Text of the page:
Where is She Now?

Co-Star Filmmakers/Curators:

Some Kind of Loving

Karen Yasinsky, No Place Like Home #1
January 16, 2017

How did you find out about Joanie 4 Jackie and how old were you at the time?
The curator Astria Suparak invited me to be included. She saw my movie in a gallery in NYC. I was around 34.

What interested you about the project?
I loved the idea behind Joanie 4 Jackie and Astria’s interests and enthusiasms.

At the time you participated in Joanie 4 Jackie did you consider yourself a filmmaker? What was your relationship to making movies?
No I didn’t consider myself a filmmaker. I thought of myself as an artist which now I allow as a more inclusive way of being, encompassing the work I put towards inquiries in drawing, animation, video, painting, etc. I guess I thought of myself as a gallery artist. I painted, drew and made animations but it all existed within the gallery. The tape and screenings brought me into a world of experimental filmmaking which really felt like home.

Do you have any specific anecdotes or memories associated with your movie?
This was only the second puppet animation I’d made and I had a very Ed Wood attitude towards filmmaking. I wanted to make a movie about Dorothy from the Wizard of Oz, specifically about her denial of reality. I felt this was represented by the sparkling ruby slippers so when I was making the animation model, I thought, why make the whole figure if the focus is on the clicking of heels. Somewhere close to the end of the model construction I realized the power and other strangeness of this new character – a woman that only exists from the waist down.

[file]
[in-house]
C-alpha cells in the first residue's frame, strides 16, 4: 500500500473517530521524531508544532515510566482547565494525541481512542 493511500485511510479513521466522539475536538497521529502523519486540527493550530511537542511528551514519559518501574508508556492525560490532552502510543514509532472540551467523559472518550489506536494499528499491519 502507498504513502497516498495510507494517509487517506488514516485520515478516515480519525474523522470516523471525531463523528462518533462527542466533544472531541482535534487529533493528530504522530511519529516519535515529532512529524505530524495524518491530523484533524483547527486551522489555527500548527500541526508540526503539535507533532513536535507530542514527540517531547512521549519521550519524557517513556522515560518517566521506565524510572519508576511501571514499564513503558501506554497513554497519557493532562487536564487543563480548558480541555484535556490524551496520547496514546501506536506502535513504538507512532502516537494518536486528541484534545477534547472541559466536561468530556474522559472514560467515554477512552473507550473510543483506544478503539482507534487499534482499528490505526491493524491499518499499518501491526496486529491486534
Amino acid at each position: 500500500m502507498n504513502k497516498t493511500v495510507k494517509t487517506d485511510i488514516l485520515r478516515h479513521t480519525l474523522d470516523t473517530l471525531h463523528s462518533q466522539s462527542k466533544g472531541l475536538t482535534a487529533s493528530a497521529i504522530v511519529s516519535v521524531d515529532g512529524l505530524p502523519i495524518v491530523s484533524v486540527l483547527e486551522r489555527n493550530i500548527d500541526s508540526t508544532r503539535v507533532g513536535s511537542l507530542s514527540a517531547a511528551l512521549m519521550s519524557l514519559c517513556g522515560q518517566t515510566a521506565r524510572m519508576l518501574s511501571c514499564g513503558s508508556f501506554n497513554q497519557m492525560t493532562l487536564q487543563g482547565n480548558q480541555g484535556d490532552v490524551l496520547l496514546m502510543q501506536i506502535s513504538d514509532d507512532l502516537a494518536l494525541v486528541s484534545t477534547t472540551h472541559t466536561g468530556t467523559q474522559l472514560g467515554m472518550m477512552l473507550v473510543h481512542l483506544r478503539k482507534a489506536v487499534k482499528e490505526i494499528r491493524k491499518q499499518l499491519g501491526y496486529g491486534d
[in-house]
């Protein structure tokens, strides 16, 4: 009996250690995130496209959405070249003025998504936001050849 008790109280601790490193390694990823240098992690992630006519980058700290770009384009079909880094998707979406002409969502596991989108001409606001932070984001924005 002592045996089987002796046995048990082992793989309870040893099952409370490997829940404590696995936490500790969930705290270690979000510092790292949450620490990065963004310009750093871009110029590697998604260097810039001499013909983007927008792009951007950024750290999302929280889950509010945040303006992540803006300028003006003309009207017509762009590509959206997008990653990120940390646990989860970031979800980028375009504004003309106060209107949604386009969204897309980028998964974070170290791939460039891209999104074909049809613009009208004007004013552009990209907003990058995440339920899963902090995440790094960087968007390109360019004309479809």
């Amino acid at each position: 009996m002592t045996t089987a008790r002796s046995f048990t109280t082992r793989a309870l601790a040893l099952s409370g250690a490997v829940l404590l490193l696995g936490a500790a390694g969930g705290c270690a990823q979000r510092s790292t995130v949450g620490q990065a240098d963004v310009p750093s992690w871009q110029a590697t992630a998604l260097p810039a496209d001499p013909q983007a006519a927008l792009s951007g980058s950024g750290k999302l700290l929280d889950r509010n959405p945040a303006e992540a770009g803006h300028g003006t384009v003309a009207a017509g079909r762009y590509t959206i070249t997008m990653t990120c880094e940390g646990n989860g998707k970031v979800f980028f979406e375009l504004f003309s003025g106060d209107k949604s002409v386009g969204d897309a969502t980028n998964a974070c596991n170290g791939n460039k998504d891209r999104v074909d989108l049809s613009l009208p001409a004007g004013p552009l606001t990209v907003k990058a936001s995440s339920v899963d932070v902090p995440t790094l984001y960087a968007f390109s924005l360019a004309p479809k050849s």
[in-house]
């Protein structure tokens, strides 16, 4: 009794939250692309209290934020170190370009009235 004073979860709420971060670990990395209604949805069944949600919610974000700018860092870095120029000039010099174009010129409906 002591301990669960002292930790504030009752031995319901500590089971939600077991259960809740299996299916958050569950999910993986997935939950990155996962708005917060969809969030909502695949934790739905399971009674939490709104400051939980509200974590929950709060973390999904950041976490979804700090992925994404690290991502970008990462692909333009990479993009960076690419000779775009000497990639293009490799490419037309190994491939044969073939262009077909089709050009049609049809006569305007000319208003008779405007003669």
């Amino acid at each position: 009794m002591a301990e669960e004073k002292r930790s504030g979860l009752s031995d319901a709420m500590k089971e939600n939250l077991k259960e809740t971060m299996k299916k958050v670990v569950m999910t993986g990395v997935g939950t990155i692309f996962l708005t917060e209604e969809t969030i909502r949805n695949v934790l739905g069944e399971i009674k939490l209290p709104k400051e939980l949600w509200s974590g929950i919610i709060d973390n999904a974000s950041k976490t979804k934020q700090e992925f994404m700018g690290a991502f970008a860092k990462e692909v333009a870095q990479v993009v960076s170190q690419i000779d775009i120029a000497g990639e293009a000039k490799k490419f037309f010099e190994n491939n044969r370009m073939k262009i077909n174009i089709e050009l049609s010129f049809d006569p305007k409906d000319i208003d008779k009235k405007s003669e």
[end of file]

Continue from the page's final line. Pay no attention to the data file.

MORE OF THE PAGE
What did you think/feel about the Joanie 4 Jackie at the time? And now, in retrospect?
It was so very inclusive and non judgmental. Compared to the art world, there was no money involved which allowed for a kind of freedom and mutual support. Having my movie get outside of a gallery and reach so many more people in their bedrooms or in theaters was exciting. The intimacy of the structure really suited my subject matter and ideas. Still does. In retrospect I wish I’d I’d known about it sooner. It’s a great structure for communication and distribution.

If you attended a screening, can you tell us where and when it was and anything else you remember about it?
I remember the “I Saw Bones” screening at the 2000 New York Underground Film Festival where I met Miranda and she had a really present and outward energy on stage for the Q&A afterwards. After Astria screened “Sex on the Fritz” at the festival, a precursor to “Some Kind of Loving” that came out a few months later, one person asked if it was pot rolling around in my animation – it was a representation of tumbleweeds on the open plain – a super crude representation. I don’t remember many things from my past but that question sticks with me.

What institutions, groups, people, publications and movements were inspiring you at the time of your participation in J4J?
I was inspired by old films and other artists. I remember Sue Williams, Bruce Nauman was huge to me and I regularly went to Theater 80 and the Film Forum.

What do you do now – professionally and otherwise? Are you still involved in filmmaking?
I’m still an artist and I teach film at Johns Hopkins University. I now spend much more time making experimental movies than I did back then but I still draw, paint and make things. The structure of my movies has influenced how I put my ideas together with things I make. I can definitely trace what I do now and my freedom in filmmaking (structures and treatment of subjects) to the Joanie 4 Jackie tape. It got me thinking about the moving image and introduced me to amazing women thinking about movies and ideas and making weird and wonderful films.